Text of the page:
This year's event wasn't the best, but we we always turn it into something special. Even if the number of vendors is down or the clinicians aren't ones we want to see, we dig down and find things of interest to make the day worth the time it takes to drive down. And while the shopping was weak this year, I still managed to spend a small fortune. The clinicians were a bit sparse, but we still managed to stay until after dark.
Here's a sampling of the day ...
The best takeaway for me was her explanation of weighting the outside seat bone in the leg yield. She explained that when you weight the inside seat bone when pushing with your inside leg, you actually make it harder for the horse to step forward and over. If we weight the outside seat bone, we encourage the horse to move over and under us.
After seeing Jane Savoie, we wandered through the buildings looking for things to buy. It's not as though I can't just buy anything that I'd like to during the rest of the year, but there's just something so satisfying about finding some new product and handling it before actually paying for it. I found a clever new pair of white polos (the velcro comes off for washing), a pony tail bun thingy for my hair, a bottle of Equus Survivor Detangler, and a new can of the Beeswax conditioner that I use for my boots.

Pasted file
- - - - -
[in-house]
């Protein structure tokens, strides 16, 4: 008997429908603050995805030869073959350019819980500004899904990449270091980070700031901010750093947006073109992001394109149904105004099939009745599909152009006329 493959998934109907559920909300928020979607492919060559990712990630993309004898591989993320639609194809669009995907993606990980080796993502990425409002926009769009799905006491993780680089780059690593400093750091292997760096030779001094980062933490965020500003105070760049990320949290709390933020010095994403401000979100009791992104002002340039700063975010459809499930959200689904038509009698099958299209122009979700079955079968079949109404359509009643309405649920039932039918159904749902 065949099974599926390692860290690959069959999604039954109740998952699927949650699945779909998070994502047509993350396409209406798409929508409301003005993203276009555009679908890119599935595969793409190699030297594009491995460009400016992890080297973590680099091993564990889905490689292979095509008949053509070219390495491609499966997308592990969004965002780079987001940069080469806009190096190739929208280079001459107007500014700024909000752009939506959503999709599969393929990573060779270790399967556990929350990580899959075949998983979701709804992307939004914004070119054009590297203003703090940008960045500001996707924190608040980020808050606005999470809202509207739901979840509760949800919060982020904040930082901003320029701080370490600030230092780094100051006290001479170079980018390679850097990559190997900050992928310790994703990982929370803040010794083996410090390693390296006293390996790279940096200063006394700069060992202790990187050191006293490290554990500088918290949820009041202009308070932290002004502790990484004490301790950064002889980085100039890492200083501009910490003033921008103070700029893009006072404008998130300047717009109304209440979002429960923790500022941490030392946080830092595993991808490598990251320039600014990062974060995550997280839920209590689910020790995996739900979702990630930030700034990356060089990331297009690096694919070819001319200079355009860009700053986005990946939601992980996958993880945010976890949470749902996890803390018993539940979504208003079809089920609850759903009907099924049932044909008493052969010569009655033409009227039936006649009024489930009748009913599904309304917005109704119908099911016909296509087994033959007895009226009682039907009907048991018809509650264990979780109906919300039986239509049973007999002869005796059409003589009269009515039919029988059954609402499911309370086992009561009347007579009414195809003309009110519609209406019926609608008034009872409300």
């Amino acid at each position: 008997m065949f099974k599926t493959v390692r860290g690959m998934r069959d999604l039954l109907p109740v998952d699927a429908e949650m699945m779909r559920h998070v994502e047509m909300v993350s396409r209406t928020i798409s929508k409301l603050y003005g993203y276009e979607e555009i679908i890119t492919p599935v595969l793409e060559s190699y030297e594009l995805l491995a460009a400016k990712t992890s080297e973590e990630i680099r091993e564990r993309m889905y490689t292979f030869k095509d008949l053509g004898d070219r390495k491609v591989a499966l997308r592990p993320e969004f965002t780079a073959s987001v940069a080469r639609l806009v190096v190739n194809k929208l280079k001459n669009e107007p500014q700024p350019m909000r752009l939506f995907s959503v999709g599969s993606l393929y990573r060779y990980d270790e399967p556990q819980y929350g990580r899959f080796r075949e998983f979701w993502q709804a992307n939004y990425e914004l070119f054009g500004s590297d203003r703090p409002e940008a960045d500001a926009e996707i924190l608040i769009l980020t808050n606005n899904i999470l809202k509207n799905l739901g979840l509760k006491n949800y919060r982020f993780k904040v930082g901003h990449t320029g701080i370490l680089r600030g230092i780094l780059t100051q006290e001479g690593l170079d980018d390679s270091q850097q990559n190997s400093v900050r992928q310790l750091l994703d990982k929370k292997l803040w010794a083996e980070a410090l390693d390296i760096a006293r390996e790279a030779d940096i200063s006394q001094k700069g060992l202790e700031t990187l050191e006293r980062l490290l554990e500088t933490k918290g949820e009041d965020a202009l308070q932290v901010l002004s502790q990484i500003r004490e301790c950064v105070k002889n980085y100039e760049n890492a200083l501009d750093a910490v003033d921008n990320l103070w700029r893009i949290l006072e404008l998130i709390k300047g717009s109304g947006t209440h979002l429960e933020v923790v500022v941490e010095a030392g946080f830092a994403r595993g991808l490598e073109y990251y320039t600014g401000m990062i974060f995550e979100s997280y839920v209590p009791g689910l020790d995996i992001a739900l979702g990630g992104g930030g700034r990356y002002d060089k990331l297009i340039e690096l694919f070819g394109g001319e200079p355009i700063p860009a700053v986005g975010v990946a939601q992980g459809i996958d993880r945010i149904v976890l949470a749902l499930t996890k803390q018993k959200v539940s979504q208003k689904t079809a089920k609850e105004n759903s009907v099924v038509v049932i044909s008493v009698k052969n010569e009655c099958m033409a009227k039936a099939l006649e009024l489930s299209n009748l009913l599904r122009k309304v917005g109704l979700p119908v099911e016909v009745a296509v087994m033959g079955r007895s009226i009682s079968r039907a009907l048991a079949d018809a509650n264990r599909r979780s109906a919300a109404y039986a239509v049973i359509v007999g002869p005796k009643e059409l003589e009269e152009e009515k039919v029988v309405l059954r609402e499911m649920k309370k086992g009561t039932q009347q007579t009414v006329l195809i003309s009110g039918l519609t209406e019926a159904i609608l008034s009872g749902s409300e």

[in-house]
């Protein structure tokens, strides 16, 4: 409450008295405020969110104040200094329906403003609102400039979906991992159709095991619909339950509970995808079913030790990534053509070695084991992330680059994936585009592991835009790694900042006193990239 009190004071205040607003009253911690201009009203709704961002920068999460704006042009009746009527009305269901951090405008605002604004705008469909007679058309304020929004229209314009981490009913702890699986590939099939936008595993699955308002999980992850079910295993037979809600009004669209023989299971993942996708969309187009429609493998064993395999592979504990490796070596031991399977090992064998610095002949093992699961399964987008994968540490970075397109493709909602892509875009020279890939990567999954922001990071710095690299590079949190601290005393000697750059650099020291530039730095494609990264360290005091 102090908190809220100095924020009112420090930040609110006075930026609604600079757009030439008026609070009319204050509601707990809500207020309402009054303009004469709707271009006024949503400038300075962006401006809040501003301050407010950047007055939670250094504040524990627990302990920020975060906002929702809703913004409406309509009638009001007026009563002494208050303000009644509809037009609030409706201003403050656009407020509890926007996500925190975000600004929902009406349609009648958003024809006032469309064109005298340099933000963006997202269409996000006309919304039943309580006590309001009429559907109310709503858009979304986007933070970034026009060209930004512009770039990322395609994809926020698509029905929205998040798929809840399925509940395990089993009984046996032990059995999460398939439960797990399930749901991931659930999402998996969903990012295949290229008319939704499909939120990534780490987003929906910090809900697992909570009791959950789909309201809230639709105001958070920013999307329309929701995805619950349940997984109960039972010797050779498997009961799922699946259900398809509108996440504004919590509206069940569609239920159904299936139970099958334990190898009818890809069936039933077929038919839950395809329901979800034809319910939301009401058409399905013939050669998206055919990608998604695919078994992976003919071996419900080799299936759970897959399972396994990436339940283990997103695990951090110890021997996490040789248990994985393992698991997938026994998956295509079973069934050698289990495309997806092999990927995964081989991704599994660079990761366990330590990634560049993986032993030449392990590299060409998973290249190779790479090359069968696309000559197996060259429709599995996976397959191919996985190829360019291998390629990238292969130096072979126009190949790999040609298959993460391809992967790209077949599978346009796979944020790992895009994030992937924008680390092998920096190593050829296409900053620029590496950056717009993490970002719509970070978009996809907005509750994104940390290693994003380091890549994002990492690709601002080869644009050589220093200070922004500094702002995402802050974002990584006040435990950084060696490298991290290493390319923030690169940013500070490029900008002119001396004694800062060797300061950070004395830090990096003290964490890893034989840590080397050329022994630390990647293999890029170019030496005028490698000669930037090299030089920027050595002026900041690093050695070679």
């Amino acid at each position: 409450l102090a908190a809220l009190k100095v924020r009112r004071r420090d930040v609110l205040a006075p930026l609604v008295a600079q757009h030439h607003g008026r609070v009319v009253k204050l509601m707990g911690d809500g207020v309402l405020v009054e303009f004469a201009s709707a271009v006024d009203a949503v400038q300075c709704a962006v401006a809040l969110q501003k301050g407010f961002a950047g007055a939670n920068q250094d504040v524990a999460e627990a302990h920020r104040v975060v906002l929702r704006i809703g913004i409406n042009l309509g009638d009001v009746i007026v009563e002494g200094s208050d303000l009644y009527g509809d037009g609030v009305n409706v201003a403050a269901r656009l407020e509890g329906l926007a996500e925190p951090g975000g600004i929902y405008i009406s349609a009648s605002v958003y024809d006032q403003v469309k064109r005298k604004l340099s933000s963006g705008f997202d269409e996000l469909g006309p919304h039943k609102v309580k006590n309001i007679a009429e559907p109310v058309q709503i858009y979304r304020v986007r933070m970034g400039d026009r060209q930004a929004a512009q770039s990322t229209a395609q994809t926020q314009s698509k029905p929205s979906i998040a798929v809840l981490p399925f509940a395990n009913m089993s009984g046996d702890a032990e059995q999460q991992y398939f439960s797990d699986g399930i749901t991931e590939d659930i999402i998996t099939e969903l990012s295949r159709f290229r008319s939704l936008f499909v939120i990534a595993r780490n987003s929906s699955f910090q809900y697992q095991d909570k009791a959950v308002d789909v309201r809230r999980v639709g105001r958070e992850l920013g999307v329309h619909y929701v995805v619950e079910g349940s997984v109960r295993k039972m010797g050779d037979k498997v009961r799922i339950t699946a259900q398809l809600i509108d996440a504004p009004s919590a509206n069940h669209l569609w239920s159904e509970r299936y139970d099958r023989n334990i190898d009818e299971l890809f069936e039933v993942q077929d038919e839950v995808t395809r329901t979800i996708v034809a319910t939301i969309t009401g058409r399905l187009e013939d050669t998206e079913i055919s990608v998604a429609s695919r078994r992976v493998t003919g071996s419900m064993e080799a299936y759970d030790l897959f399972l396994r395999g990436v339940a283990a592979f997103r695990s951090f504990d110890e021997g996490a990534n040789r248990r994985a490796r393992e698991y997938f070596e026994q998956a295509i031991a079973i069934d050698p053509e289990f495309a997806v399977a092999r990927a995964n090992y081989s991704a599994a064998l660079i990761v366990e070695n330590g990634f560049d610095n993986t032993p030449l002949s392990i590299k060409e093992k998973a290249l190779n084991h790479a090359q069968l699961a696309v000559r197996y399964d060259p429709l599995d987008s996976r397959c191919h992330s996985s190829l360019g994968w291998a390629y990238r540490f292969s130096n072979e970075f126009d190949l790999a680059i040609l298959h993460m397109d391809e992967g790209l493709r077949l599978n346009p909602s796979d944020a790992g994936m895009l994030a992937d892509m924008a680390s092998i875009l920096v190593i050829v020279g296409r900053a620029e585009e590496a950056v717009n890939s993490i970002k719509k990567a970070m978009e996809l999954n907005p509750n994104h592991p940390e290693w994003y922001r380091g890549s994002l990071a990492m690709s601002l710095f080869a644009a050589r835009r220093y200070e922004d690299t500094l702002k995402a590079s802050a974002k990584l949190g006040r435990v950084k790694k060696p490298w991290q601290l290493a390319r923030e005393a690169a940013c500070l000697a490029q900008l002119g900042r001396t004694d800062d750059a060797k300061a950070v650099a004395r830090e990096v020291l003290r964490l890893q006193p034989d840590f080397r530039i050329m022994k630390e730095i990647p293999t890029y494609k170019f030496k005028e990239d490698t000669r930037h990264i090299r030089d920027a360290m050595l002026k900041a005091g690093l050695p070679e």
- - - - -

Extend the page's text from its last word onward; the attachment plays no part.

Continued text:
After eating lunch, we wandered over to listen to Dr. Max Wilcox, DVM discuss lameness exams. It was actually quite an interesting lecture as he had a horse there who was slightly lame. He walked us through his exam procedures and explained why and how he conducts the exam.
My biggest takeaway was that he placed as much emphasis on examining the "sound" parts of the horse in order to get a baseline with which to compare the "unsound" parts. A second take away was that often times the lameness that presents itself is actually compensatory for a different initial lameness. Unless the initial lameness is diagnosed, the true problem won't be addressed. Finally, every horse will show wear and tear, but it's important to eliminate those issue in an effort to find the cause of the lameness that you're examining.
I have seen her books before, but it was quite interesting to see her in person. As she rode, she showed us good riding form as well as incorrect riding. The visual of her suit really helped the audience see how her position influenced her horse's movement, both positively and negatively.